Finally! A movie I can recommend to just about anyone. The Martian has soared to the top of my (extremely short) ‘what’s out there right now that you really should see on the big screen’ list. It’s smart, entertaining, uplifting and remarkably accessible to mainstream as well as geeky-fringe audiences. Seriously, this movie has it all: it’s visually immersive, the stakes are palpable, and despite the science-fiction nature of the plot, the characters are relatable and – certainly in the case of botanist-astronaut Mark Watney (Matt Damon) – worth busting NASA’s budget to save!

A Most Violent Year

Writer/director J. C. Chandor knows how to keep an audience glued to their seats. With his first film, Margin Call, he had us wondering until the final scene whether a Wall Street firm would crash and burn. And in his second, All is Lost, he was able to make a man all alone in a life raft compelling for nearly two hours. With his third film, A Most Violent Year, he has found another story that would not seem to be terribly interesting and found the tension that forces the audience to care. Set in 1981 in the heating oil trade, it is the tale of a good guy trying to keep his integrity when everything is set against him. Oscar Isaac (Inside Llewyn Davis) plays the central character Abel Morales, an immigrant made good who is doing everything he can to build a business and take care of his family, but it is the most violent year in modern New York City history and you’re not sure if he can make it.

Interstellar

As an astute co-worker noted, ‘If Inception and Gravity had a baby, it would be Interstellar. It’s a mind-bender with an exceptional cast and a story that those of us who (intentionally) skipped Physics in grade school will surely fail to grasp. No spoilers here – ‘cause I’m not really sure what happened!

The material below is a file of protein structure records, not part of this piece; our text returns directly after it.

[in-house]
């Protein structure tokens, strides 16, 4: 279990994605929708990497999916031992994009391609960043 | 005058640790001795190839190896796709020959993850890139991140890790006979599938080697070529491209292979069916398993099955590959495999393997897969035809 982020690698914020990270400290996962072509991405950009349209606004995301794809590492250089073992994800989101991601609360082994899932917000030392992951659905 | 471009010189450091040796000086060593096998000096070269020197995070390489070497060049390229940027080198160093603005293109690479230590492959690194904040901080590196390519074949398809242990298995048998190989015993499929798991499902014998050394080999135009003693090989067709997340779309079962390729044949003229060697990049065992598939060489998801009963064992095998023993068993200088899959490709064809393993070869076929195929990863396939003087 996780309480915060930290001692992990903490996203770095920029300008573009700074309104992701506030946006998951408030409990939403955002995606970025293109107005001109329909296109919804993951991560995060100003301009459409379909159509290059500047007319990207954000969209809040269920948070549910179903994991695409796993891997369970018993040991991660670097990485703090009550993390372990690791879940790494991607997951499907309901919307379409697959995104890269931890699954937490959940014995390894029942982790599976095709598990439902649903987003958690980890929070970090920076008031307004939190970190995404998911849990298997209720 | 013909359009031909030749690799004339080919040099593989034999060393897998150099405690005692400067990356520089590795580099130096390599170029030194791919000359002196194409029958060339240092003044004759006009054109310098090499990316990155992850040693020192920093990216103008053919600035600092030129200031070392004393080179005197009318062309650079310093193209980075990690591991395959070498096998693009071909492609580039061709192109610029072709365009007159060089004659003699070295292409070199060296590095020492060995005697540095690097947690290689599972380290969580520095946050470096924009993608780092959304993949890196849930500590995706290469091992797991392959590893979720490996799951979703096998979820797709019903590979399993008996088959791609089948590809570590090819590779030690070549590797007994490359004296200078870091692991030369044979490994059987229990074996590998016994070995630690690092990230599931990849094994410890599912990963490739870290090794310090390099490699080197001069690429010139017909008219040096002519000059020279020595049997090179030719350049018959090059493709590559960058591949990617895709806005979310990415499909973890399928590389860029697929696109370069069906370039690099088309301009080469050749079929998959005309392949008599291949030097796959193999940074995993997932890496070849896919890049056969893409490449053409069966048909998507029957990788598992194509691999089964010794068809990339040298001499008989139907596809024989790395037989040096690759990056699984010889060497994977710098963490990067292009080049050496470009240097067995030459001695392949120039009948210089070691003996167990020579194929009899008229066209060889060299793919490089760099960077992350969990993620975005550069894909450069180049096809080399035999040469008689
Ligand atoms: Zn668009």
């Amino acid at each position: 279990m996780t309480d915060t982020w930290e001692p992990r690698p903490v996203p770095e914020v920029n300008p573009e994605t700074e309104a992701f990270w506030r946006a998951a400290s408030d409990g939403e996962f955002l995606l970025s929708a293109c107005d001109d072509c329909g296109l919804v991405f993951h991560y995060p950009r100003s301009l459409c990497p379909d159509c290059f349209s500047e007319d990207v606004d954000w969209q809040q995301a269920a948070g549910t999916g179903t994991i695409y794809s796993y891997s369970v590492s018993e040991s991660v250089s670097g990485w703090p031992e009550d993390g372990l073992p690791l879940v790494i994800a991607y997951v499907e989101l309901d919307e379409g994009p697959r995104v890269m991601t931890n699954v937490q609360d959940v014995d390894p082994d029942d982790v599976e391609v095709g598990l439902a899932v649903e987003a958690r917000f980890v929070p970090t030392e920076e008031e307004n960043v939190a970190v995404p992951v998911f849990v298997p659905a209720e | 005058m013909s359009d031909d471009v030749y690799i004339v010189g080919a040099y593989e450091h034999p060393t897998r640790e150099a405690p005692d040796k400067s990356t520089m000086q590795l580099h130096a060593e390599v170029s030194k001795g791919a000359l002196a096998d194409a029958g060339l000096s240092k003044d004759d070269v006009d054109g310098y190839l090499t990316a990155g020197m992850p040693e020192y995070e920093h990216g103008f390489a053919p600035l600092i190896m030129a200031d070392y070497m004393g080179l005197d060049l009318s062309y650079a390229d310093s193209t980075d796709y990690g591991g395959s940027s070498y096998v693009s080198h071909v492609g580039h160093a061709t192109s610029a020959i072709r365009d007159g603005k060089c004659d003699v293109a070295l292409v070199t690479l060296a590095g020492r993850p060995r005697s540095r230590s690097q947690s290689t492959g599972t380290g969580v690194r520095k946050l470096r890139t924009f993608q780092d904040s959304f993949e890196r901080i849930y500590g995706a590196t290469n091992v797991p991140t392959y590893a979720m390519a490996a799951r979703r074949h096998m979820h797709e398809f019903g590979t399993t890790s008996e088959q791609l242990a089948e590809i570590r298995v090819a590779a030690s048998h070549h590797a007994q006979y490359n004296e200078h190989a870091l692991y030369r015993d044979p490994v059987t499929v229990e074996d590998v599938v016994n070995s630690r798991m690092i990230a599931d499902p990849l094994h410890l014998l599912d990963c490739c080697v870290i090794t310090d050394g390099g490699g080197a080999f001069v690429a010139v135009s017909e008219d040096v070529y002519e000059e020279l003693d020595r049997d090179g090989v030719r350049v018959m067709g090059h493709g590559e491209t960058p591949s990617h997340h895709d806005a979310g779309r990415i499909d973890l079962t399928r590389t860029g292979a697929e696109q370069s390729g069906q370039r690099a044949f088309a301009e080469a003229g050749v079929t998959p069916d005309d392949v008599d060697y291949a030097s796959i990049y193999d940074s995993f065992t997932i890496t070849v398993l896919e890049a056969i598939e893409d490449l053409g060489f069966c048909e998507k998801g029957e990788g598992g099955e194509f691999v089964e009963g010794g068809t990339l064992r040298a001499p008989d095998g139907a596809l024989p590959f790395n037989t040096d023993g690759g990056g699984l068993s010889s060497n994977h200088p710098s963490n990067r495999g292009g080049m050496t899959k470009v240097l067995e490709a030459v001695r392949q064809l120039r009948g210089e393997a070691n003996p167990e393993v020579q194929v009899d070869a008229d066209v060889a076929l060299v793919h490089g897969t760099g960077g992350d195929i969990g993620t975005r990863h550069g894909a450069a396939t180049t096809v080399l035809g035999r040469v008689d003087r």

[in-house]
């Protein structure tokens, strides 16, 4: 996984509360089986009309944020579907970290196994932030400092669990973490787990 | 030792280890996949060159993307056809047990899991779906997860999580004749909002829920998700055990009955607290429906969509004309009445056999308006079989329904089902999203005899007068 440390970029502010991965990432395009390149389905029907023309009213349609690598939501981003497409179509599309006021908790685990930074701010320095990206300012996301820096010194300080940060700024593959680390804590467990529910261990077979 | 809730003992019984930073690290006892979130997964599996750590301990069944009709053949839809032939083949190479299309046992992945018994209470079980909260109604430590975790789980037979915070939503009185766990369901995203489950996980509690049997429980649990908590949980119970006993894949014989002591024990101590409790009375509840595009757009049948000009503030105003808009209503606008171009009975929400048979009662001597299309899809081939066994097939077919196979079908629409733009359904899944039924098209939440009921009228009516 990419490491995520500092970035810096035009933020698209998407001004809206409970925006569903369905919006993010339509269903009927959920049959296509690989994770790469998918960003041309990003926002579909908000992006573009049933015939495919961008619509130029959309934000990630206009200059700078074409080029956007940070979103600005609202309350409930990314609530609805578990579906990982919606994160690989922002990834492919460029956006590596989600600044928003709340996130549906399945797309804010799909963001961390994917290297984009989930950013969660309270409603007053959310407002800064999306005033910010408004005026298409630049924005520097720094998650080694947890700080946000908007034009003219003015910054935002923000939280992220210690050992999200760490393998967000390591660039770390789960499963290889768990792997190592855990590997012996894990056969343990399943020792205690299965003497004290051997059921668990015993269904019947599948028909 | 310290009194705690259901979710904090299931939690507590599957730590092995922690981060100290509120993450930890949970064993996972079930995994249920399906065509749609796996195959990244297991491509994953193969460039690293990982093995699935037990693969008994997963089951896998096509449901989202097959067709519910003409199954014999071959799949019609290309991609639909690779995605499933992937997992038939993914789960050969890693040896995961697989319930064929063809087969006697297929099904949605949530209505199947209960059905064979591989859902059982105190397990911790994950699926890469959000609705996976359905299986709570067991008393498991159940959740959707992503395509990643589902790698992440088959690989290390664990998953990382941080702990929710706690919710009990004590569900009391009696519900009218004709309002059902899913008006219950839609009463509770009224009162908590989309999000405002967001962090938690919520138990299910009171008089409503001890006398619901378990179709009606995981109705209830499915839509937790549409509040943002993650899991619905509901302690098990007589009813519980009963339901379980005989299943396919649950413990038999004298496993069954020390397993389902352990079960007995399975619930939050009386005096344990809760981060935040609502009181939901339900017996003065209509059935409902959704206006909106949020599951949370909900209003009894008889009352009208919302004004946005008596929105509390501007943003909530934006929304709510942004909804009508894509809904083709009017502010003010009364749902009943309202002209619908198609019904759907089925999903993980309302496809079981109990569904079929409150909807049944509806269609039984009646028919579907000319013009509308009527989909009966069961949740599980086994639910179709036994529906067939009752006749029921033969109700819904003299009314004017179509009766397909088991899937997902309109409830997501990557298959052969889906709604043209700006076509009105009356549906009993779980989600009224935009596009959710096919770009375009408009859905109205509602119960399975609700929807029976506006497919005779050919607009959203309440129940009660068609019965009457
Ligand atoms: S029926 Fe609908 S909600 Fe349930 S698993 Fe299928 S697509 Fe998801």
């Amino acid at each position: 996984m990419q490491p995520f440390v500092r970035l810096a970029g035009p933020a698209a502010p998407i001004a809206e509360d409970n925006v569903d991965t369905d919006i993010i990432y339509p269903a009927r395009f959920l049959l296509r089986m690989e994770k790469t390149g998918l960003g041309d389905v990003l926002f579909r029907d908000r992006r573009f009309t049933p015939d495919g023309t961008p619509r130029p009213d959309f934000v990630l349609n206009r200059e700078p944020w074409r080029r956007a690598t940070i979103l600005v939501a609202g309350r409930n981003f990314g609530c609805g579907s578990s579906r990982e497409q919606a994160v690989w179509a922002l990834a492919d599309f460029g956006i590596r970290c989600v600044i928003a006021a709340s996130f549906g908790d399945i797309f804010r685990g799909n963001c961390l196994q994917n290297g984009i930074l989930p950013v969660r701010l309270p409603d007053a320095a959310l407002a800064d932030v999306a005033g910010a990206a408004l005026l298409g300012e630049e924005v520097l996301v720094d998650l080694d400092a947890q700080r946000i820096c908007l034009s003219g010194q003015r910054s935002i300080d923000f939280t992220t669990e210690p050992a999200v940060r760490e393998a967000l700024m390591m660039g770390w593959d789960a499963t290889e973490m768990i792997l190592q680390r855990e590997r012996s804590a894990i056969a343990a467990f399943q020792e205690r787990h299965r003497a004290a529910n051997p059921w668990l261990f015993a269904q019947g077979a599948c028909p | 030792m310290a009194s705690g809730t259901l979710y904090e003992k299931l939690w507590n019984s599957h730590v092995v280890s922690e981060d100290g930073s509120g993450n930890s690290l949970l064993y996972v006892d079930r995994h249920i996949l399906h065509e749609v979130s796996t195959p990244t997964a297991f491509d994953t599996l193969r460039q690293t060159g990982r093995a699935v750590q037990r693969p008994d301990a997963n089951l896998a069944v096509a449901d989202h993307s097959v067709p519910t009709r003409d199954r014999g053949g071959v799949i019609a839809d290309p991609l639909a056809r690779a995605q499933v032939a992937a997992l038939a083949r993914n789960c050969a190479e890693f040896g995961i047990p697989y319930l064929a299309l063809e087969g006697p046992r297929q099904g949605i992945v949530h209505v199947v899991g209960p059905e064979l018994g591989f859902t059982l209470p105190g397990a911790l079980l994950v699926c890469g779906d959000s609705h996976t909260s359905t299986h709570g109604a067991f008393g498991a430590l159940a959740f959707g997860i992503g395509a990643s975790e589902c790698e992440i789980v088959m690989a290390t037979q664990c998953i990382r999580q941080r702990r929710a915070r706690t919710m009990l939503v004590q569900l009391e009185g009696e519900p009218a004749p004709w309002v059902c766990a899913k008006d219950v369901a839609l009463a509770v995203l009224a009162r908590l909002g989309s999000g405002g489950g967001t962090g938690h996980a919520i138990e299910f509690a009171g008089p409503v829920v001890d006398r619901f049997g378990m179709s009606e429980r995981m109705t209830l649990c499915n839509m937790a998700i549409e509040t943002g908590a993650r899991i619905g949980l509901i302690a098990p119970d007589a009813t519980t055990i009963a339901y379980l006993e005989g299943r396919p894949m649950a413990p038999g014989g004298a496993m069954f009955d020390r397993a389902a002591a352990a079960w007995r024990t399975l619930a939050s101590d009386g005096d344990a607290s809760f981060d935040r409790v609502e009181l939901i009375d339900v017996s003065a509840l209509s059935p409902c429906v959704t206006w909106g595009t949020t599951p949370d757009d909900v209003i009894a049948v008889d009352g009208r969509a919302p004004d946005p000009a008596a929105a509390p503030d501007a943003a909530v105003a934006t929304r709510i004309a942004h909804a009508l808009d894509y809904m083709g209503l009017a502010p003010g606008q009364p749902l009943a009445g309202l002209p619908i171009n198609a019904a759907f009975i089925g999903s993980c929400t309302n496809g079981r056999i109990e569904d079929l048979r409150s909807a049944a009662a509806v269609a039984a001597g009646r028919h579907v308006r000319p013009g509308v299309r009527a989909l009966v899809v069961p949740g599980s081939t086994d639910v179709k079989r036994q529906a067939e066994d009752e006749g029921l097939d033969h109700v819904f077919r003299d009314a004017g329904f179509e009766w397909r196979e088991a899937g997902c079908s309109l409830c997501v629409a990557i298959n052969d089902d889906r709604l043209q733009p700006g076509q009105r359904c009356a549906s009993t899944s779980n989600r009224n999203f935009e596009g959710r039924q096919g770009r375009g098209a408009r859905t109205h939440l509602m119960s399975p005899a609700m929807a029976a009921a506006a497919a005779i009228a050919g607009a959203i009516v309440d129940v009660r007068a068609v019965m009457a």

Anyway, fans of director Christopher Nolan’s 2010 brain-strainer Inception will surely appreciate this flick as well. And like last year’s Gravity, Interstellar needs to be seen on the big screen in all its IMAX glory. It’s experiential. Sometimes loud and pulsating (bring earplugs). Sometimes eerily silent.

Arty Chick’s Oscar Adventure

During all my years living in Los Angeles, I never got anywhere near the Academy Awards. I watched at Oscar parties (including one attended by my favorite ♥ George ♥), and I always wondered who all those screaming fans in the bleachers were and how they got to sit there. Now I know. Thank heavens for Mainstream Chick! She entered the lottery online for Academy Awards bleacher seats and won! And I was her lucky +1. So the day of the Oscars, we headed to Hollywood.

Zero Dark Thirty

What a thrill to be reviewing the movie at the center of a huge political controversy! Zero Dark Thirty is a great piece of film making, but since it is about a significant episode of our recent history, and purported to be based on “first hand accounts” of the people who were there, there is the expectation that it will be treated in a documentary fashion, with no artistic license allowed. The major kerfuffle is all about whether the use of waterboarding during the Bush years actually gave the intelligence people any credible information that ultimately led to Bin Laden. The film suggests that it did and lots of our people in the government beg to differ, and that question swirls around the film obscuring the more important question — for a viewer, does it matter?

The Tree of Life

The Tree of Life won the prestigious Palme d’Or at the Cannes Film Festival this year. So it’s gotta be good, right? Well…